From the enforcer: Federal Trade Commission

United States: from the enforcer's competition economists

Address: 600 Pennsylvania Avenue NW, Washington, DC 20580, United States


Joseph J Simons
Tel: +1 202 326 3400
Email: [email protected]

Noah Joshua Phillips
Tel: +1 202 326 3776
Email: [email protected]

Rohit Chopra
Tel: +1 202 326 3886
Email: [email protected]

Rebecca Kelly Slaughter
Tel: +1 202 326 2144
Email: [email protected]

Christine S Wilson
Tel: +1 202 326 3217
Email: [email protected]

D Michael Chappell
Chief Administrative Law Judge
Tel: +1 202 326 3632
Email: [email protected]

Alden F Abbott
General Counsel
Tel: +1 202 326 2505
Email: [email protected]

Randolph W Tritell
Director, Office of International Affairs
Tel: +1 202 326 3051
Email: [email protected]

Bilal Sayyed
Director, Office of Policy Planning
Tel: +1 202 326 2004
Email: [email protected]

Jeanne Bumpus
Director, Office of Congressional Relations
Tel: +1 202 326 2946
Email: [email protected]

Bureau of Competition
General Inquiries
Tel: +1 202 326 3300
Email: [email protected]

Ian Conner
Tel: +1 202 326 3746
Email: [email protected]

Bureau of Consumer Protection

Andrew Smith
Tel: +1 202 326 3280
Email: [email protected]

Bureau of Economics
General Inquiries
Tel: +1 202 326 3429

Andrew Sweeting
Tel: +1 202 3263005
Email: [email protected]

Office of Public Affairs
(Press Office) General inquiries
Tel: +1 202 326 2180
Email: [email protected]

Cathy MacFarlane
Tel: +1 202 326 2324
Email: [email protected]


The FTC is an independent law enforcement agency headed by five commissioners, who are appointed by the President for staggered seven-year terms and confirmed by the Senate. The President designates the chairman from among the commissioners. The FTC is organised into three main Bureaus: the Bureau of Competition, the Bureau of Economics, and the Bureau of Consumer Protection, each supervised by a bureau director. (The agency also has several supporting offices.) The Bureaus of Competition and Economics are principally responsible for antitrust enforcement. The agency also has seven regional offices throughout the United States, three of which participate in antitrust enforcement (each regional officeengages in consumer protection enforcement).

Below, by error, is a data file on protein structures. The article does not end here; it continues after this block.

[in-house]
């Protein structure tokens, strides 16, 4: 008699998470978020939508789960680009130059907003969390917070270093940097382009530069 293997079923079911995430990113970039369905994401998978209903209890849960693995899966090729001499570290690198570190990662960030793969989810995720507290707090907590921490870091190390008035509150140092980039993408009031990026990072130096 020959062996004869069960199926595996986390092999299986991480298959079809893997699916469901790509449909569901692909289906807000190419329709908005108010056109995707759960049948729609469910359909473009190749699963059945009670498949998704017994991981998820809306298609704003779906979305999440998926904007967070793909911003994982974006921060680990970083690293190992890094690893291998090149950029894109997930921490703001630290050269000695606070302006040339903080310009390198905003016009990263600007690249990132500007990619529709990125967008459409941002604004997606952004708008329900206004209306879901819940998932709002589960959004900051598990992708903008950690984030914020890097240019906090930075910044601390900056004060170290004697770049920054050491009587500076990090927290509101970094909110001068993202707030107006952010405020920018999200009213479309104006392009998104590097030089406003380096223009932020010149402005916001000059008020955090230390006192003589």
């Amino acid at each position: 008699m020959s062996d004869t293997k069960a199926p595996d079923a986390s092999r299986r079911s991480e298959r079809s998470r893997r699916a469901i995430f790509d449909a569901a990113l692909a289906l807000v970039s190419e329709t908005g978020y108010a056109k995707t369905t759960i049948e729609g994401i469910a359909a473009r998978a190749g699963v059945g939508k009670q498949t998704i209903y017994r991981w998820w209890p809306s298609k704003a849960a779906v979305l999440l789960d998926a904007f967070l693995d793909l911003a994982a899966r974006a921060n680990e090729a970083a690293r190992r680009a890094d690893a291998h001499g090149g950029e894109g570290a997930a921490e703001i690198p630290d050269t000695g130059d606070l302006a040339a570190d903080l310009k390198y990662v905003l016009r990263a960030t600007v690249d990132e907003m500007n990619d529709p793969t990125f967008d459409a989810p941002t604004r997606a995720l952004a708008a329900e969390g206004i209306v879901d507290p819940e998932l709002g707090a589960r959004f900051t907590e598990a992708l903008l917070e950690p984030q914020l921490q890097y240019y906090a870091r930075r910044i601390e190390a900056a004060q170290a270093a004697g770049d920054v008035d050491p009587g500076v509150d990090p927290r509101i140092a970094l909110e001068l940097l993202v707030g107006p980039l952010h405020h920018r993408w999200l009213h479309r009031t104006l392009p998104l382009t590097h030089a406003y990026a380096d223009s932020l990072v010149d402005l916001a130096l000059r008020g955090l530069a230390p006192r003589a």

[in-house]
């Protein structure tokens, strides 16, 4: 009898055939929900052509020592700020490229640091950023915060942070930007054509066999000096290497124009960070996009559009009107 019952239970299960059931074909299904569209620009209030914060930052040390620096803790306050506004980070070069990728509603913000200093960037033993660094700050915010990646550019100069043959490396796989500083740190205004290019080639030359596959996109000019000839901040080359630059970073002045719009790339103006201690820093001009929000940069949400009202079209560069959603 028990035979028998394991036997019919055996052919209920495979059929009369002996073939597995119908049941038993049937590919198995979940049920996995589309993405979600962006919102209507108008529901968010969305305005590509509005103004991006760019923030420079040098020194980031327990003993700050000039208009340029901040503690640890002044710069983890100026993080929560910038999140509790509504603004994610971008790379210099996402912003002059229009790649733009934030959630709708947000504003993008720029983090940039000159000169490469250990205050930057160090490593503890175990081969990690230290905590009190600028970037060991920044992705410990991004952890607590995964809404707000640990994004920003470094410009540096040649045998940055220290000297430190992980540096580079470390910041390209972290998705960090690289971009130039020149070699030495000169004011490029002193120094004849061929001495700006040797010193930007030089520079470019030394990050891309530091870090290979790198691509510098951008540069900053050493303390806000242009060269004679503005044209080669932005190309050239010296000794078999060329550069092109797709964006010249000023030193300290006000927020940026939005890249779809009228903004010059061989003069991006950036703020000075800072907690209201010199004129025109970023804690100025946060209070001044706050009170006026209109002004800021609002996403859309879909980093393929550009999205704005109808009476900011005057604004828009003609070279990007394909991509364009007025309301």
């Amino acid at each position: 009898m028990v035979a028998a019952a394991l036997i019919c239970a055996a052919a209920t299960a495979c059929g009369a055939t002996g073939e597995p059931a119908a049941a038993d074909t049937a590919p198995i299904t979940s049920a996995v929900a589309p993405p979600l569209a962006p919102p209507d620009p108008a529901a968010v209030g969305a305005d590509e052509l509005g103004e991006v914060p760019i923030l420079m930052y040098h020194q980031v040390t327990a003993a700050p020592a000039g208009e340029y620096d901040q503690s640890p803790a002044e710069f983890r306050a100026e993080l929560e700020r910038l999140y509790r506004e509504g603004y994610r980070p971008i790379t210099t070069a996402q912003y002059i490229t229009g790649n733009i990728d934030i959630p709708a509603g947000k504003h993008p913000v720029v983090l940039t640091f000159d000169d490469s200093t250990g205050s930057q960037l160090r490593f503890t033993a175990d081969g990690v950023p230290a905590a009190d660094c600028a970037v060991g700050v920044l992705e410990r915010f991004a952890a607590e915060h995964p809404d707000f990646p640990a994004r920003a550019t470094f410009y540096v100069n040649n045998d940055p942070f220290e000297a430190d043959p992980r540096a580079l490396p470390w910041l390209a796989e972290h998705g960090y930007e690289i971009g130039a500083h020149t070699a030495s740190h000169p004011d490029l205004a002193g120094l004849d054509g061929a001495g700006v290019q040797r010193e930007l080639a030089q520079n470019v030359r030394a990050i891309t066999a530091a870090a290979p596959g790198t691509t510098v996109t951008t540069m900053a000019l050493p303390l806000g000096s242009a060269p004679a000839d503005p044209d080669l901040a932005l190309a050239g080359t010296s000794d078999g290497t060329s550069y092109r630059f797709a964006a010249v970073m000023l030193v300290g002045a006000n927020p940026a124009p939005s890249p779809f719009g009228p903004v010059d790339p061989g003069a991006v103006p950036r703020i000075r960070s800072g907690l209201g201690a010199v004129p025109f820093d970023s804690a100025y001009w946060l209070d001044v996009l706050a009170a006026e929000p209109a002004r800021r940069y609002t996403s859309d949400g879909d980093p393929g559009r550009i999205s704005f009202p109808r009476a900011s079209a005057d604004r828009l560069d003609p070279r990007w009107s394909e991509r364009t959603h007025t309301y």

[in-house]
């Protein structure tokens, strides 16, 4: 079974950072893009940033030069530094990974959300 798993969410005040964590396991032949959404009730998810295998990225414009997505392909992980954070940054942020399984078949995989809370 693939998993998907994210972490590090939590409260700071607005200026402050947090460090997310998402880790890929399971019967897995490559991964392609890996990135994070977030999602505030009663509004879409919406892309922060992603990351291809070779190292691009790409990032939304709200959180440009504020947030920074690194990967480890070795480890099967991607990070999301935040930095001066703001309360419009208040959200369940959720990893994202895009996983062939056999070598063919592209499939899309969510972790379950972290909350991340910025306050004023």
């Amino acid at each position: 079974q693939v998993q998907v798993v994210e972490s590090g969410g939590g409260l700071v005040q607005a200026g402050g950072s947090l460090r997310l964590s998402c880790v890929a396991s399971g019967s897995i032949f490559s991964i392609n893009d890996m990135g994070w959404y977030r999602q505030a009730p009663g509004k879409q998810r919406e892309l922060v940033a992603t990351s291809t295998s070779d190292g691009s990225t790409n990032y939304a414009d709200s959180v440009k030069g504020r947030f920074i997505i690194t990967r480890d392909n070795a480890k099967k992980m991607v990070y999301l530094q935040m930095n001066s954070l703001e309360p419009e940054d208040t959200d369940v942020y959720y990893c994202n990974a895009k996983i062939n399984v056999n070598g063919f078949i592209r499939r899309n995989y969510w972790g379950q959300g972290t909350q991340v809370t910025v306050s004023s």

As an independent law enforcement agency within the executive branch, the FTC has both prosecutorial and adjudicative powers to enforce the FTC Act, which includes, but is not limited to, violations of the Sherman Act, as well as the Clayton Act. In its prosecutorial role, the FTC, like the Antitrust Division of the Department of Justice (DOJ), investigates potentially anticompetitive conduct through subpoenas, civil investigative demands, investigational hearings and other forms of pre-complaint discovery. When there is ‘reason to believe’ the law has been or is being violated, the FTC (in its prosecutorial role) may either issue an administrative complaint or file a federal court complaint setting forth its charges.

In the administrative complaint context, an administrative law judge (ALJ) is assigned to handle the adjudication of the complaint. ALJs are officials appointed by the FTC to whom the Commission delegates the initial performance of the agency’s statutory adjudicative process. The ALJ resolves discovery, evidentiary, and procedural disputes and conducts the full adversarial evidentiary hearing on the record. Upon conclusion of the hearing, the ALJ issues an initial decision setting out the findings of fact and conclusions of law and recommending either dismissal of the complaint or entry of an order to cease and desist the challenged anticompetitive practices. The cease and desist order may also require affirmative actions, such as divesting assets, or include fencing-in provisions that prohibit practices beyond those challenged in the complaint to ensure effective relief. The FTC staff (complaint counsel) or the respondent can appeal the ALJ’s initial decision to the Commission, sitting as an adjudicative tribunal, which can conduct a de novo review of the ALJ’s findings of fact and conclusions of law. Upon appeal of an initial decision, or if the Commission decides on its own to review the case, the Commission receives briefs, holds oral argument, and thereafter issues a final decision and order. The Commission’s decision and order is appealable by any respondent against which an order is issued. The respondent may file a petition for review with any territorial US court of appeals within whose jurisdiction the respondent resides or carries on business or where the challenged practice was employed. The party losing in the court of appeals may seek review by the US Supreme Court.